This YouTube explainer video describes Sansoro Health’s Emissary API solution.


Poll respondents aren’t too interested in connect their Fitbit to an EHR, with comments suggesting a lack of added value and concerns about privacy.

New poll to your right or here: what is your reaction to seeing a fellowship credential such as FHIMSS, FCHIME, or the upcoming FAMIA on someone’s bio or business card?


Responses to last week’s “What I Wish I’d Known Before” question were thoughtful in relaying both good and bad examples of physician participation in technology projects.


This week’s question is for anyone who has worked for a solo medical practice in any capacity.


May 16 (Wednesday) 1:00 ET. “You Think You Might Want to Be a Consultant?” Sponsor: HIStalk. Presenter: Frank Poggio, CEO/president, The Kelzon Group. Maybe you just got caught in a big re-org and don’t like where things are headed, or, after almost a year of searching for a better opportunity your buddy says, “You’ve got decades of solid experience and you’re a true professional, you should become a healthcare IT consultant.” Now you start thinking, “This could be my ticket to success. I know the healthcare industry and can show people how to do things right. The sky’s the limit!” Not so fast. Consulting offers many advantages, and many pitfalls. This webinar will discuss both the rewards and the risks of moving into a full-time consulting role, as an independent, or part of a large firm. It will present a checklist you can apply to assess whether consulting is a good fit for you, and present the ground work necessary to be a successful consultant.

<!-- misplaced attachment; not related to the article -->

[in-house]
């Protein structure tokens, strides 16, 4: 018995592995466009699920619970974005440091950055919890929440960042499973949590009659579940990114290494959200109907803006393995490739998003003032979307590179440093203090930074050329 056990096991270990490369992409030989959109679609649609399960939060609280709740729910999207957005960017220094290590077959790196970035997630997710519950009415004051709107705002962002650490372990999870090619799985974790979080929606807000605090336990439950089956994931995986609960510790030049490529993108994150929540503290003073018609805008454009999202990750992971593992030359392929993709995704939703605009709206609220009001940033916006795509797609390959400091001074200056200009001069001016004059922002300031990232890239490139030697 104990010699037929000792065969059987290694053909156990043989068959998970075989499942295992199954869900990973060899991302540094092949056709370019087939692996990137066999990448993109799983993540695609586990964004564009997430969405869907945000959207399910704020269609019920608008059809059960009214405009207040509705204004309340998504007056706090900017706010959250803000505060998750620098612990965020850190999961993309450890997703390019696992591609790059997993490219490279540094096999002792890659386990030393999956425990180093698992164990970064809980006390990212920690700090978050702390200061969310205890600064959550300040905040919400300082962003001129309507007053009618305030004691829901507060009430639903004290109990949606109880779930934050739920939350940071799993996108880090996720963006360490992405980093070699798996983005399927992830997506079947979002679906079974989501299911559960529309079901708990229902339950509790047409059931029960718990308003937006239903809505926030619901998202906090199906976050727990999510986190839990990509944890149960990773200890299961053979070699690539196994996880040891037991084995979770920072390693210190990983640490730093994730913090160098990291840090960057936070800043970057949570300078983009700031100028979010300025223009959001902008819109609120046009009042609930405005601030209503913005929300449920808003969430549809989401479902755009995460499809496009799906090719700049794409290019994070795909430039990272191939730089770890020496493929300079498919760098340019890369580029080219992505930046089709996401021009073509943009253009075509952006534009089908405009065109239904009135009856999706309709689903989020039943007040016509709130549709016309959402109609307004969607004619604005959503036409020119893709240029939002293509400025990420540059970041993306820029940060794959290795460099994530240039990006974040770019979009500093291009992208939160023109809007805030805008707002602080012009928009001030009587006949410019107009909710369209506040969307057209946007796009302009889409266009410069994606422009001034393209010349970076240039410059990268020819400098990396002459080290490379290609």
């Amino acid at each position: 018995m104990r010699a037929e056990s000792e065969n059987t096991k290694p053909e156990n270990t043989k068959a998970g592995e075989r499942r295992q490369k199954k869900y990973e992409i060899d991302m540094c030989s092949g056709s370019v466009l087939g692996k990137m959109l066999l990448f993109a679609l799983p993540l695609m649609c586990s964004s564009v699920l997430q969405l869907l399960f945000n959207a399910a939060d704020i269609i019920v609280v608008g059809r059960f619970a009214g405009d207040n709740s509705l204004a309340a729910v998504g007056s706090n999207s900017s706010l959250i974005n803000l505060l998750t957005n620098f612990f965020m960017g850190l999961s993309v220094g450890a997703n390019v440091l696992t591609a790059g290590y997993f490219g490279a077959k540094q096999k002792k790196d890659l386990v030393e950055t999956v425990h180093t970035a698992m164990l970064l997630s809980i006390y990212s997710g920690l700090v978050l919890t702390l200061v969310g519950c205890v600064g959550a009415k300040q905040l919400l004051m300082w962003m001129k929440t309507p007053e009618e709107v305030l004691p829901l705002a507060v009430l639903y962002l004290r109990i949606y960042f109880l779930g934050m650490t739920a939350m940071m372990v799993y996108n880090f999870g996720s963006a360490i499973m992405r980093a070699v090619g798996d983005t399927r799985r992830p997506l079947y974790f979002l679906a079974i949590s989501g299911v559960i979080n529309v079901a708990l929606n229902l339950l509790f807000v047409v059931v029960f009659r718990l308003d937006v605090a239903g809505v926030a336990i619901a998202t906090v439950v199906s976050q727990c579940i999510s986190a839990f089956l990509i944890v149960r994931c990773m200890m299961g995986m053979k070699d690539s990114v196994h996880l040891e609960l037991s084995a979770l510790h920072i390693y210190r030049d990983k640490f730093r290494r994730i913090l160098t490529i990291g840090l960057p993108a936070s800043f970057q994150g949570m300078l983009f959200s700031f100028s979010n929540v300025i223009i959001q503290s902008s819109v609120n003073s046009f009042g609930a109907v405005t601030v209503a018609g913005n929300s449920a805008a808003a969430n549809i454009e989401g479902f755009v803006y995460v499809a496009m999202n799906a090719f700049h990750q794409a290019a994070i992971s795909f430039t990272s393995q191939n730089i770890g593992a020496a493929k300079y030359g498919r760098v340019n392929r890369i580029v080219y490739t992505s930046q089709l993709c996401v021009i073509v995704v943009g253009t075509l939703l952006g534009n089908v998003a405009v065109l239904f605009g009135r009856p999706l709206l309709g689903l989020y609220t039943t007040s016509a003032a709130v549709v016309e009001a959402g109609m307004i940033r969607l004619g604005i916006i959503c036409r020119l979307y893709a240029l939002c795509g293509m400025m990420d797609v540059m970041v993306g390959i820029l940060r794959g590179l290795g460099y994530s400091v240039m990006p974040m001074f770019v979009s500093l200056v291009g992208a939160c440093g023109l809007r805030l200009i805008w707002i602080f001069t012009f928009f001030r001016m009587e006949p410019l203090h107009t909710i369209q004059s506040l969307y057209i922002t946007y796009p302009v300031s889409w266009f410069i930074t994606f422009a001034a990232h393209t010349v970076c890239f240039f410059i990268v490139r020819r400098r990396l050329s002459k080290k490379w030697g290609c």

May 24 (Thursday) 1:00 ET. “Converting Consumers into Patients: Strategies for Creating Engaging Digital Experiences People Demand.” Sponsor: Healthwise. Presenters: Antonia Chappell, director of consumer solutions, Healthwise; Josh Schlaich, senior product manager, Healthwise. Nearly three-quarters of US adults use a digital channel to manage their health and the internet to track down health information. It’s clear that consumers have come to expect online interactions as an integral part of their overall patient experience. In fact, the Internet may be the first way people come in contact with your organization. They have more choice than ever on where to get healthcare services, and their decisions are increasingly influenced by how well organizations connect with them in the digital space. This webinar will show you how to create engaging digital and web experiences that convert casual consumers into patients and keep them satisfied throughout their entire patient journey.